Posted by Two Feathers on May 26, 2009 at 10:35 am

    This link above says it all. It is an online flyer inviting anyone who “thinks” they might have a Native ancestor to come and “join” this tribe.
    From the beginning, I have said that this process will be an open door for widespread fraud because this bill will not specify a third party verification process for the evaluation of ancestral proof on an individual basis.
    When this tribe is thru enrolling illegitimate claimants, it will number in the tens of thousands, maybe more!

    We have learned many new and disturbing facts regarding this tribe over this weekend, confirming our suspicions that legislators who vote to pass this bill will have failed in their duties to represent the best interest of this states people. If one of these legislators who vote to pass it had scrutinized the basis of the claims, this bill would have never made it off Mumpower’s desk.
    It will be a sad day in Tennessee if and when the Governor signs this terrible bill into law.


    Everyone should go online to the Tennessee legislature web site and watch the house S≶committee meetings regarding this issue. There was one on May 5th and one on May 12th.
    It was an absolute embarassment with members of the committee claiming they themselves were Indian and wanted recognition. Rep Litz of Morristown made a steaming speech regarding Richard Allen of the Cherokee nation supposedly lying to him yet allowed Mr.Vest, the Yuchi chief to commit the same act, not once but several times in his testimony before that very committee.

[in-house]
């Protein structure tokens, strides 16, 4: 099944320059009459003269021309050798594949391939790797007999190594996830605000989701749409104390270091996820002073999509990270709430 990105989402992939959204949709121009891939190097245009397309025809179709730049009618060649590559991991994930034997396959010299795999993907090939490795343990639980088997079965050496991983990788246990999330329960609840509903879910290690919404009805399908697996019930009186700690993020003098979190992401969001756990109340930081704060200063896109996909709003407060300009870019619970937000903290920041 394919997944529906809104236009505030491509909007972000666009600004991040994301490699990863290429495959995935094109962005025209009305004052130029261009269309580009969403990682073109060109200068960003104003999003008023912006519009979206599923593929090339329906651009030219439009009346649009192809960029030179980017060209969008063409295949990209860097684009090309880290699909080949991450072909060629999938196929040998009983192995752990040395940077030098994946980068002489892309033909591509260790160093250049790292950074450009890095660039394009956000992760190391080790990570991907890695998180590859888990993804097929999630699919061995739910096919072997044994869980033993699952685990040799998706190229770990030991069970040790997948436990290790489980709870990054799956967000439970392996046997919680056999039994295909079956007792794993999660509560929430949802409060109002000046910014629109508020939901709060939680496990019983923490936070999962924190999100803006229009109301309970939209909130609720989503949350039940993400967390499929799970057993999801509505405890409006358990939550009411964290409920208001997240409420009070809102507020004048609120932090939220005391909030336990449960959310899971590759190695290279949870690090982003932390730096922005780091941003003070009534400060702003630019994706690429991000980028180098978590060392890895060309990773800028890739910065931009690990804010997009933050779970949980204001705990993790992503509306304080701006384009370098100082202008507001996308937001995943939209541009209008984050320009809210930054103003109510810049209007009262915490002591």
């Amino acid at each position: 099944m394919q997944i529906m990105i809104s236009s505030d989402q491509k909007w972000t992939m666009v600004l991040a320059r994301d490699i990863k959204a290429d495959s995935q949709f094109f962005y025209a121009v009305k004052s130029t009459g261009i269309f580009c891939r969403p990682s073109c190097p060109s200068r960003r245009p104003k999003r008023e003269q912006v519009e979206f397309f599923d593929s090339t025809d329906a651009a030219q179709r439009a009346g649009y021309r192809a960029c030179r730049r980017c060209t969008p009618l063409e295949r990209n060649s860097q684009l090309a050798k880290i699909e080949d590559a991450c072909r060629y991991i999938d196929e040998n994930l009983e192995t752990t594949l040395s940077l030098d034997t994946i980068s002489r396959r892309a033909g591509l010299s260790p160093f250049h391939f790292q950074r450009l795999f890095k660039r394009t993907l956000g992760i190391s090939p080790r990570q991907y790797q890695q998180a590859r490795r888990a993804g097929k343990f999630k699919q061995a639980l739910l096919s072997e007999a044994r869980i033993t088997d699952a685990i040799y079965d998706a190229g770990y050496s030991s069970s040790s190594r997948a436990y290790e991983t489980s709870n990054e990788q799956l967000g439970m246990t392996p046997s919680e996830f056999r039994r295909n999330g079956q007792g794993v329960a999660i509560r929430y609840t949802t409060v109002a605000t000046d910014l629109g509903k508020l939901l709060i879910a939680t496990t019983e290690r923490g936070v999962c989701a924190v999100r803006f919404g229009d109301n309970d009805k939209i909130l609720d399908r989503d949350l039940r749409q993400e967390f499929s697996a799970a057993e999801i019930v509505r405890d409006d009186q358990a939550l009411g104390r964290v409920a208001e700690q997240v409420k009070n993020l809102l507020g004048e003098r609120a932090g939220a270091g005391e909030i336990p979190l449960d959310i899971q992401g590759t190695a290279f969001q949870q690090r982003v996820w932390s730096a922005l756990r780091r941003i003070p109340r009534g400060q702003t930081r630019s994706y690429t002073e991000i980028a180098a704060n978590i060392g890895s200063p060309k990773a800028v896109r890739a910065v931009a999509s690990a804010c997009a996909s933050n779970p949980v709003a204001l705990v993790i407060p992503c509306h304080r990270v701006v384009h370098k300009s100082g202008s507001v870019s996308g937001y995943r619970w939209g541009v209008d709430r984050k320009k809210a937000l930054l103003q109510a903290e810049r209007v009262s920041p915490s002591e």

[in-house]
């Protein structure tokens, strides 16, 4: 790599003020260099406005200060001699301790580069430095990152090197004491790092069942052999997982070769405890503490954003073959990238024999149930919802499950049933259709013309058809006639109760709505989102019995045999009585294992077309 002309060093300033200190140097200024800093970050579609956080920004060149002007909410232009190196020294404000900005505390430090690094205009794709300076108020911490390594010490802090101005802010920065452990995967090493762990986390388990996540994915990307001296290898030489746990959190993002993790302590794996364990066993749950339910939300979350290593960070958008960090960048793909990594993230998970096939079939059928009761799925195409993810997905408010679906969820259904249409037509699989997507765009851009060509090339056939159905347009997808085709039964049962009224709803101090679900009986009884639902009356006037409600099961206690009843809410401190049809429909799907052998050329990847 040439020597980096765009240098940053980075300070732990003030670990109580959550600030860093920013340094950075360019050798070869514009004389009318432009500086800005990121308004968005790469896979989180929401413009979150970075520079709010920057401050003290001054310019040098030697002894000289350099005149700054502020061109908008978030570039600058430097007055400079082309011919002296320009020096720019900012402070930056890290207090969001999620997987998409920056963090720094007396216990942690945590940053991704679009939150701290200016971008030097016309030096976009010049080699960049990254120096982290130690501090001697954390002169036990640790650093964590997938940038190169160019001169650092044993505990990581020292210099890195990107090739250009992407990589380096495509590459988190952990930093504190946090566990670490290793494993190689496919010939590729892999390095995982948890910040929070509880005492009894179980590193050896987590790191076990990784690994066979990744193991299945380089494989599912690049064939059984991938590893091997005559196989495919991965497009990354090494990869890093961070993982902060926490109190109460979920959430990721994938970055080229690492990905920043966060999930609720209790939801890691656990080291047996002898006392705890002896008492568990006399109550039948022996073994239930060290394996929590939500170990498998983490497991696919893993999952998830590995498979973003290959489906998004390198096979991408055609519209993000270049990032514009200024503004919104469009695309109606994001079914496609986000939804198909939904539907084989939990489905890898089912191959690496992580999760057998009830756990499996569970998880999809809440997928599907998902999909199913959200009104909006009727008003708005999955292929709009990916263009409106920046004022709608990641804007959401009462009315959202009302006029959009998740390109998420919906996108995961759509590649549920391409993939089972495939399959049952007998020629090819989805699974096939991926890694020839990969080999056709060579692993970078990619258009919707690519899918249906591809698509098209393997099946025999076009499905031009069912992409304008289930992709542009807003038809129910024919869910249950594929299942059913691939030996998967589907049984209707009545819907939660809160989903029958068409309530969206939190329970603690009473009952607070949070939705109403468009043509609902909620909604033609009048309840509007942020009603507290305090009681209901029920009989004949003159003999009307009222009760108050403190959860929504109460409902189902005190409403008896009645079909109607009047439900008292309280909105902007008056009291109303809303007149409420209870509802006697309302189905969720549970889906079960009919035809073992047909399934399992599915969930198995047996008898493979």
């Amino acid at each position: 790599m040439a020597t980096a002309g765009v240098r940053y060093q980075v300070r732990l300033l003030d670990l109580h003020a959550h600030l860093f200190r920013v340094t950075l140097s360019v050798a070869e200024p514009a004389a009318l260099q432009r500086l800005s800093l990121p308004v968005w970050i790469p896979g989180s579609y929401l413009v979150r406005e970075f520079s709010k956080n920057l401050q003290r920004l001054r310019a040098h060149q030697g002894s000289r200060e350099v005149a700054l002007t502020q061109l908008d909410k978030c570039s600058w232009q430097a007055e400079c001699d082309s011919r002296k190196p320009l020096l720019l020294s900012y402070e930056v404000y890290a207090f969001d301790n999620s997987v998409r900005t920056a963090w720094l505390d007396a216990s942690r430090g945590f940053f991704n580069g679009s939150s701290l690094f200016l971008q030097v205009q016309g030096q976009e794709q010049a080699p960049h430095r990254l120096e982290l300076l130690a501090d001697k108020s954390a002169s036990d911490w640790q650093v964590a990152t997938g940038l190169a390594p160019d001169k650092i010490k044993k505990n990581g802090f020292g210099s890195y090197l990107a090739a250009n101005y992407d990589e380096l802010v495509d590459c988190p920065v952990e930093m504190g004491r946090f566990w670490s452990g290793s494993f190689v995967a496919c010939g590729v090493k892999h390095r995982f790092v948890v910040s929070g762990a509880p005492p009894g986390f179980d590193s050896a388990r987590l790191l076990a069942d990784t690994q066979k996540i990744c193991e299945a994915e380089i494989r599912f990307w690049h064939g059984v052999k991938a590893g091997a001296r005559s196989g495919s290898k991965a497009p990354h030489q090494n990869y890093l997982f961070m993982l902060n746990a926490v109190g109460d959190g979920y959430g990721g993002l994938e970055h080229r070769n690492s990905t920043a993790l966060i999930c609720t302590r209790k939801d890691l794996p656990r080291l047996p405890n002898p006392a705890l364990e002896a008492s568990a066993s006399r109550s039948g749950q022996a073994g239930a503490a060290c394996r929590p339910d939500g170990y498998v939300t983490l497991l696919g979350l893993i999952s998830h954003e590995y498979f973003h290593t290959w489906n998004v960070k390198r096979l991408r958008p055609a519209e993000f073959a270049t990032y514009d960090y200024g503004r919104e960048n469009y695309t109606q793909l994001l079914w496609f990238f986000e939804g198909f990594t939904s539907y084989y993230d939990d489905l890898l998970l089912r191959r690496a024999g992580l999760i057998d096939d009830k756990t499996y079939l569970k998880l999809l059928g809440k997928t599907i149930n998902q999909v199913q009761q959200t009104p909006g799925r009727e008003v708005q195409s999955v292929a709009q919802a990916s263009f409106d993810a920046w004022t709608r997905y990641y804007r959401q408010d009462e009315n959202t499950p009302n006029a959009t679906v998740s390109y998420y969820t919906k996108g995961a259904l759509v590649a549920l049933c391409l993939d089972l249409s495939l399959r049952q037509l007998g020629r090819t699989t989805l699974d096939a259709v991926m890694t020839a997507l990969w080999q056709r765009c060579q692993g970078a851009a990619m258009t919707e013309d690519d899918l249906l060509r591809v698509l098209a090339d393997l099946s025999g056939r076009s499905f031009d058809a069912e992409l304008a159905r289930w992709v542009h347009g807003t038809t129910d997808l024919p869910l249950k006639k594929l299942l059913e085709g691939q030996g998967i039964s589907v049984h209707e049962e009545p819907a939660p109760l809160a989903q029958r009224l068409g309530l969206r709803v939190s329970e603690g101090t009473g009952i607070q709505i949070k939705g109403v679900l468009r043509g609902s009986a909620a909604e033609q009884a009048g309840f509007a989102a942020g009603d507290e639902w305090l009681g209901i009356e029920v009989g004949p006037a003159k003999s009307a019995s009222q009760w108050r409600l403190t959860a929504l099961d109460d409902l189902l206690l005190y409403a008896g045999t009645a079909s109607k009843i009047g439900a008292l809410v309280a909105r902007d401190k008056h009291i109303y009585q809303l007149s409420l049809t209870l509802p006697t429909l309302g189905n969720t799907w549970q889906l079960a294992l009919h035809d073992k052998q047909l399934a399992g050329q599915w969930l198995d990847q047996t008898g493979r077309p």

These incompetent folks are our representatives who would pass a law and legitimize a fake tribe without once checking to see if these people are what they are now claiming to be.

    I would hope that everyone who votes will take note of this grossly irresponsible act by Mumpower and Ramsey when they next visit the voting booth.The 200 plus of us who oppose this locally sure will.

    We ask every person who reads this to share this article, call Ramsey’s office or email him and demand this process be halted immediately!
    Mumpower has already stated above that he will not listen to those who put him in office so that is useless.
    DO IT TODAY!! Thank you!


    another reply - snipped:

    there is sinister motivation behind legislation supported by Jason Mumpower.

    Jason Mumpower has never and will never do anything that shows kindness or respect to anyone unless he benefits from it to some degree. Usually public image.
    That’s his nature and the Republican way.


    and that last comment says a mouthful - and even at that, it's an understatement!!